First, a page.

WASHINGTON — Lamont Peterson, showing no rust after a 14-month layoff, stopped Kendall Holt in the eighth round on Friday to retain the International Boxing Federation light-welterweight crown.
Peterson, once a homeless child on the streets of the US capital where he defended his title, improved to 31-1-1 with his 16th stoppage inside the distance when referee Tony Weeks stopped the fight after 1:42 of the eighth.
Holt fell to 28-6 with his fourth loss in seven fights when Peterson stunned him with a right to the head and finished him off against the ropes with a flurry of unanswered punches that prompted Weeks to jump between the fighters.
“That last time I caught him against the ropes, I just let my hands go,” Peterson said. “I let him have everything and I knew I had him.”
Peterson, 29, ended a 14-month layoff following a positive doping test for synthetic testosterone that scrapped a planned fight with England’s Amir Khan last May. Holt, 31, ended an 11-month layoff after right shoulder surgery.
Peterson, who blamed his positive test on treatments for low testosterone, was stripped of the World Boxing Association title, one of two he took from Khan in a controversial victory at Washington in December of 2011.
But the IBF, after hiring its own medical expert and conducting more tests that found no performance advantage, kept Peterson as champion, giving him the chance to defend his title and reputation.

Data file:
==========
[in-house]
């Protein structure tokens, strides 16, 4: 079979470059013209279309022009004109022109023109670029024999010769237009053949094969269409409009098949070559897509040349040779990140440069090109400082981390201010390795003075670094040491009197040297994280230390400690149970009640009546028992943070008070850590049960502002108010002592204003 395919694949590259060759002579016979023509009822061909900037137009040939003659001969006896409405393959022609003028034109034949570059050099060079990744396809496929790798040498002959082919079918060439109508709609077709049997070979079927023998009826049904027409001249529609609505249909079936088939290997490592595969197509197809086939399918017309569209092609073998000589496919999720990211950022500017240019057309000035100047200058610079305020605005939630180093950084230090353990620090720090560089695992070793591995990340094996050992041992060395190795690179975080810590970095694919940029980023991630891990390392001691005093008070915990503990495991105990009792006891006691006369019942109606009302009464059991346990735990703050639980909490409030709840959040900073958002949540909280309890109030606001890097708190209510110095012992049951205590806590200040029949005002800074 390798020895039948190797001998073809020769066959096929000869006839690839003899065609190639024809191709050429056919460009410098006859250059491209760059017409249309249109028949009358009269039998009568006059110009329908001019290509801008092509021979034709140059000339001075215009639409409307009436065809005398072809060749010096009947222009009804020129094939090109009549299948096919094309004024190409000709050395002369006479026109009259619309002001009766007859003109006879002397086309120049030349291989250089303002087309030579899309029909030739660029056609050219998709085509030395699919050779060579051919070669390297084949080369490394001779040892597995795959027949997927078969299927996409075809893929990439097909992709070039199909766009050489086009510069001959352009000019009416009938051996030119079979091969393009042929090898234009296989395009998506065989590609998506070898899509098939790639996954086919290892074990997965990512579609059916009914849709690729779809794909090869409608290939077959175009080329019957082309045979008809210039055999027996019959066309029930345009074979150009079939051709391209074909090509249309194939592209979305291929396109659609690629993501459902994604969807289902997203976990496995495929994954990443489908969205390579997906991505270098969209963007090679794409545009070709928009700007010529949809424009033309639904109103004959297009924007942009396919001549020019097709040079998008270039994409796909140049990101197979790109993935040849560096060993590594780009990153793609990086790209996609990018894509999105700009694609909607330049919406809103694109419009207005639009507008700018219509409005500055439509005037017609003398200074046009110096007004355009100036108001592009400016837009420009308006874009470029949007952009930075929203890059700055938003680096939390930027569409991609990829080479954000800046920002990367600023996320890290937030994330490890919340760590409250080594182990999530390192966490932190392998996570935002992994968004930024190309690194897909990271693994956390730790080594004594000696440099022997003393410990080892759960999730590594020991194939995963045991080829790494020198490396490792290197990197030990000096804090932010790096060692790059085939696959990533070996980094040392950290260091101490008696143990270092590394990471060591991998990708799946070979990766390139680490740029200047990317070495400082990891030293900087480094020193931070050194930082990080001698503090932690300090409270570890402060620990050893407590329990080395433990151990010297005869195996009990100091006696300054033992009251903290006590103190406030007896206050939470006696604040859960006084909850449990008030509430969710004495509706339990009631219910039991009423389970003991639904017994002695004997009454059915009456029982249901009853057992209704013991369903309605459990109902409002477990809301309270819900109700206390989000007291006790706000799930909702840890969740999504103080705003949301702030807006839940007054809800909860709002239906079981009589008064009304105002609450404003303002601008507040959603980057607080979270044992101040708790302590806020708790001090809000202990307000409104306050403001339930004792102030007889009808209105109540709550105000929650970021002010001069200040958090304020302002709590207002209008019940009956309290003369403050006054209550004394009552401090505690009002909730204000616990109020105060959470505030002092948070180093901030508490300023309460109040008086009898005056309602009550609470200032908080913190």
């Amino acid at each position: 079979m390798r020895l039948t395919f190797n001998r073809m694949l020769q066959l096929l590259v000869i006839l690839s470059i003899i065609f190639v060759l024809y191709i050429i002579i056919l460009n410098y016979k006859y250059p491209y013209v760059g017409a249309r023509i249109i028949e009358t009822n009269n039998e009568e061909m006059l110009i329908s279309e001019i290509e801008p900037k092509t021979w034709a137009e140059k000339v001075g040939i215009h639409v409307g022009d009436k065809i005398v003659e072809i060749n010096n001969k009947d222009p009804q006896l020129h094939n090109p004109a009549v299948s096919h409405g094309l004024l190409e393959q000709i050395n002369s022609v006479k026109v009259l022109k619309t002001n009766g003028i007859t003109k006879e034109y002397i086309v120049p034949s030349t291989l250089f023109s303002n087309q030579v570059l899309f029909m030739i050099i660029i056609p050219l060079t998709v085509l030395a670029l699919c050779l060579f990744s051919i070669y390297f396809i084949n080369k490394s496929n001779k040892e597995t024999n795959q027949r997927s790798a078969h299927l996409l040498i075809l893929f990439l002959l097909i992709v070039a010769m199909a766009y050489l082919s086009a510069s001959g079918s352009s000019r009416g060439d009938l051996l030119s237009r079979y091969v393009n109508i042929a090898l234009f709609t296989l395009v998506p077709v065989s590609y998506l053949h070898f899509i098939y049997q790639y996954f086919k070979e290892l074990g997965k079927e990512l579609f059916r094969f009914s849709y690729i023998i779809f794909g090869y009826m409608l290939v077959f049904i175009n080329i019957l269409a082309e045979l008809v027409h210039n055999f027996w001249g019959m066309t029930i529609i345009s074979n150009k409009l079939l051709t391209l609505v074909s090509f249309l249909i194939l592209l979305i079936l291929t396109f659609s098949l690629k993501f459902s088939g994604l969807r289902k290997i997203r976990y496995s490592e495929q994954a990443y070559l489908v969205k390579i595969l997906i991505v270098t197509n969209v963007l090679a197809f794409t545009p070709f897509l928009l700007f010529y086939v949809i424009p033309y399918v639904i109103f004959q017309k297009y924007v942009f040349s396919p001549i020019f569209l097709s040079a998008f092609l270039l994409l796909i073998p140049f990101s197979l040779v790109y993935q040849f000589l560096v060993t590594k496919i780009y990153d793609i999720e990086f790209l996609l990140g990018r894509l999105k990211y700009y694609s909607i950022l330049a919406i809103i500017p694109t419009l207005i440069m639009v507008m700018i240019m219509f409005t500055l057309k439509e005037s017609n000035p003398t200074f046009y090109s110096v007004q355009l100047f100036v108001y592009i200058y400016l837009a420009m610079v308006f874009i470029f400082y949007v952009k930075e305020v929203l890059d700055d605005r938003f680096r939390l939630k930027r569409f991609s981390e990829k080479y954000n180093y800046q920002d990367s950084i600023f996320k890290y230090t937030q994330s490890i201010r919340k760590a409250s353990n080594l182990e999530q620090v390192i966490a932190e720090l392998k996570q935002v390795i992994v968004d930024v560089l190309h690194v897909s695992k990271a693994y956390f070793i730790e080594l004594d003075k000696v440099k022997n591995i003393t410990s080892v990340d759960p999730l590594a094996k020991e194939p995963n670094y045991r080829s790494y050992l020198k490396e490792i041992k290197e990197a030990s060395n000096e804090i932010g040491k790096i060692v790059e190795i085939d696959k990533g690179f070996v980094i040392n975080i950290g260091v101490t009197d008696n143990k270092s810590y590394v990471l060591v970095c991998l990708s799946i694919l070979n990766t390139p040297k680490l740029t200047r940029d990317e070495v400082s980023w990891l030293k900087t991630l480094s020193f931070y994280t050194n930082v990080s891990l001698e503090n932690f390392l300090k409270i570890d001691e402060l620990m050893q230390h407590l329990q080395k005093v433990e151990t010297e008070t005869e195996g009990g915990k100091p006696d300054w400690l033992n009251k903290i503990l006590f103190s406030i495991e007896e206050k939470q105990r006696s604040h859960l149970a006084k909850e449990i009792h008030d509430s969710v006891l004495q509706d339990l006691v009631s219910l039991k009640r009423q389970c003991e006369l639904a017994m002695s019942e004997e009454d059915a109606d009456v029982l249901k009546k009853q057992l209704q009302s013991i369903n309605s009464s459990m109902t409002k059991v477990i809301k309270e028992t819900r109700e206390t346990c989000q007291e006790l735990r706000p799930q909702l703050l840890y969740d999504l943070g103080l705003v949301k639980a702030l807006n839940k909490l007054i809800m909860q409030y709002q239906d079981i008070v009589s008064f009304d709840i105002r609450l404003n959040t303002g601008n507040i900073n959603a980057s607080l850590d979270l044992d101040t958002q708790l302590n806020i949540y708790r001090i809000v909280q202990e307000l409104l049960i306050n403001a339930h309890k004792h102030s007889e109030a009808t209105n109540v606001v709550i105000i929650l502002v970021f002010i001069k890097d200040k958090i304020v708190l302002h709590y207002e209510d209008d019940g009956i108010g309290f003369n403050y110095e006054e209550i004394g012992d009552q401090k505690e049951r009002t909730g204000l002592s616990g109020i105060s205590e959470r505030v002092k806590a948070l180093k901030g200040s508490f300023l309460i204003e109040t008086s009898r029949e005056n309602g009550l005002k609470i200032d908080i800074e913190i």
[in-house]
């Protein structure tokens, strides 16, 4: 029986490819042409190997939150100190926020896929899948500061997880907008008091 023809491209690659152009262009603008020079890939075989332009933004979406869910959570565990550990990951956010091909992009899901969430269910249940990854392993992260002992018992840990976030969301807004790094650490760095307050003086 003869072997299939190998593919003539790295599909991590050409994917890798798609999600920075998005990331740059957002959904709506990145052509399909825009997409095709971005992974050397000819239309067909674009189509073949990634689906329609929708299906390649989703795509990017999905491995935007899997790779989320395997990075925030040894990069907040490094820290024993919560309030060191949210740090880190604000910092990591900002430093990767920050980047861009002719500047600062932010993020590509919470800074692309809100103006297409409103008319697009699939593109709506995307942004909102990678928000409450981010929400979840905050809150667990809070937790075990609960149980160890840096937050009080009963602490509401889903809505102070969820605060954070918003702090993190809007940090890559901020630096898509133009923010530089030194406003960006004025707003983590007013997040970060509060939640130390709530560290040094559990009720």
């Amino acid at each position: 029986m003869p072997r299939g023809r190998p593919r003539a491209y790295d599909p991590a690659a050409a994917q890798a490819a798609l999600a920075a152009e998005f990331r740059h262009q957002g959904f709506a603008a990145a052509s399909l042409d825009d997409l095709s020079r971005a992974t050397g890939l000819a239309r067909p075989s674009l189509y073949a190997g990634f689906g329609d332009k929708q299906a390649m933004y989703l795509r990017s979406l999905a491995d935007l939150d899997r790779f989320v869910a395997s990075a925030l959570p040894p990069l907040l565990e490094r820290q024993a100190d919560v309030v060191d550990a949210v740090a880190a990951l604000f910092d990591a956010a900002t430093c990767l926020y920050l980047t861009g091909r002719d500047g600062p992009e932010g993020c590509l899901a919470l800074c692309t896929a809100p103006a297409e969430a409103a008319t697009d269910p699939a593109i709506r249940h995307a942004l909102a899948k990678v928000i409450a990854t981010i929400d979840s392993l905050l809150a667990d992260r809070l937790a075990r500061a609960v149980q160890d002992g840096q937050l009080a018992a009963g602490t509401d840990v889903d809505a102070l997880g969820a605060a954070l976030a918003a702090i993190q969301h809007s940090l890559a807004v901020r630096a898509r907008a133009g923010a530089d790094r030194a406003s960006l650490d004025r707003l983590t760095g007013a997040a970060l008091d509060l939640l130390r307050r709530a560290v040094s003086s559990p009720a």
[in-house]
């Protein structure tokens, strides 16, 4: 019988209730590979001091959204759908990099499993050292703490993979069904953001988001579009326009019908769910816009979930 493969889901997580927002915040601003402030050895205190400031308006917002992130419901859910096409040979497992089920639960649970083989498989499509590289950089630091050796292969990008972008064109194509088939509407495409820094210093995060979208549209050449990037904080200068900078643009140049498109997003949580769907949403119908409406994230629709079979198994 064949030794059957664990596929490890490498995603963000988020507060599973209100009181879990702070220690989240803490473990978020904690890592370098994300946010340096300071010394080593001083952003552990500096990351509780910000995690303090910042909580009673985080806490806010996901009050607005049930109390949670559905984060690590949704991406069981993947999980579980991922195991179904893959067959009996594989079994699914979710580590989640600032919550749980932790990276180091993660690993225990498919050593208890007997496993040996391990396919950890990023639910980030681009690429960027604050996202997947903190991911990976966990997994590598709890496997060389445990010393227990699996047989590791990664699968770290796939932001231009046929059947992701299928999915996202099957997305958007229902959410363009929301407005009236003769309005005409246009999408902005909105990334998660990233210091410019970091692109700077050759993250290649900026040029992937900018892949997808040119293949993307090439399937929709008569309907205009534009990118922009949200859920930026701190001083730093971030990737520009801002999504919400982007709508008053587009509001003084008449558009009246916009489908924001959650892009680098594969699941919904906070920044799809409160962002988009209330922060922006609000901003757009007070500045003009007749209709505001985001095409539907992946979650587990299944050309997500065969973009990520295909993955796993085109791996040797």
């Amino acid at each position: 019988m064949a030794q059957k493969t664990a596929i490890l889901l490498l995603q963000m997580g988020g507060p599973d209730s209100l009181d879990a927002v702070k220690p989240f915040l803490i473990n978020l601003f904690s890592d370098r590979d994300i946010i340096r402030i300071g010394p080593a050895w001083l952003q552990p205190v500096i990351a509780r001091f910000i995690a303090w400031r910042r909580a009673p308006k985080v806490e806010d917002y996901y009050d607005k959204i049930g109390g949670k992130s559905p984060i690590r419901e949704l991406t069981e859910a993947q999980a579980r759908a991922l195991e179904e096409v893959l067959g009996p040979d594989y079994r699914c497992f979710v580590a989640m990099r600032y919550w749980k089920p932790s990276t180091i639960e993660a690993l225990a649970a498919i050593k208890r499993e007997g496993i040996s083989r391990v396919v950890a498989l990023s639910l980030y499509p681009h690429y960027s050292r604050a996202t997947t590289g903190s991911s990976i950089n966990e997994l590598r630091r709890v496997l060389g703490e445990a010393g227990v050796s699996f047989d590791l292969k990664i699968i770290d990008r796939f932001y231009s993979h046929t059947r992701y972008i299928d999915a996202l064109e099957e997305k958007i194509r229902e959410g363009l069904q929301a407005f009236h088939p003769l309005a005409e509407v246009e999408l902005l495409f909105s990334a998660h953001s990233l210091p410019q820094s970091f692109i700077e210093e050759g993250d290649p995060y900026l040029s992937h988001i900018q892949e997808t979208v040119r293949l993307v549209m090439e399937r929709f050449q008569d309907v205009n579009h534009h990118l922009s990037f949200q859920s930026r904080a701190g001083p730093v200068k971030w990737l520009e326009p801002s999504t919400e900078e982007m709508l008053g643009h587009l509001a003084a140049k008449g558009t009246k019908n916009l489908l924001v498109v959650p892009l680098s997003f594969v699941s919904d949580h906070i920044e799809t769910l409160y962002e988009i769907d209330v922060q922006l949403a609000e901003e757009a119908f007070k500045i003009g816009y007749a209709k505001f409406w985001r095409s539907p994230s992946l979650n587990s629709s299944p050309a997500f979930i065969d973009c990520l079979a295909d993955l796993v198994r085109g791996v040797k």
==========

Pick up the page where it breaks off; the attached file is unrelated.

The bout brought only $37,500 for Peterson and $12,500 for Holt, but could offer Peterson a possible big-money unification showdown.
Unbeaten American Danny Garcia, 25-0 with 16 knockouts, will defend the WBA and World Boxing Council crowns in April against US southpaw Zab Judah (42-7 with 29 knockouts), who rejected a Peterson fight for the bigger Garcia payday.
“Danny Garcia holds that belt. I still think I’m the WBA champion,” Peterson said. “I would like to see that fight.”
After a cautious start, Holt pressed the attack to start the fourth round, keeping Peterson on the defensive, but the champion deflected the worst of Holt’s blows and answered with a hard right that sent Holt to the canvas.
The challenger crumpled and fell forward onto his knees, but rose and answered the count moments before the end of the fourth.
Peterson punished Holt for most of the fifth, a weary Holt pinning him against the ropes with his body at one stage but gaining little relief from hammering punches to the head and body.
“When he did hit me with one of his punches and it was right on the button and I felt nothing, I knew I had him,” Peterson said.
In the sixth, Peterson kept Holt to the ropes and landed more than a dozen rapid-fire punches to only one in response from Holt, who kept his arms raised as cover and took a knee, rising to finish the round but clearly in trouble.
Holt hugged, evaded and jabbed to keep Peterson at bay in the seventh but in the eighth, Peterson stunned Holt with a solid right to the head and launched a series of punches with Holt on the ropes until Weeks stepped between the fighters to end the punishment.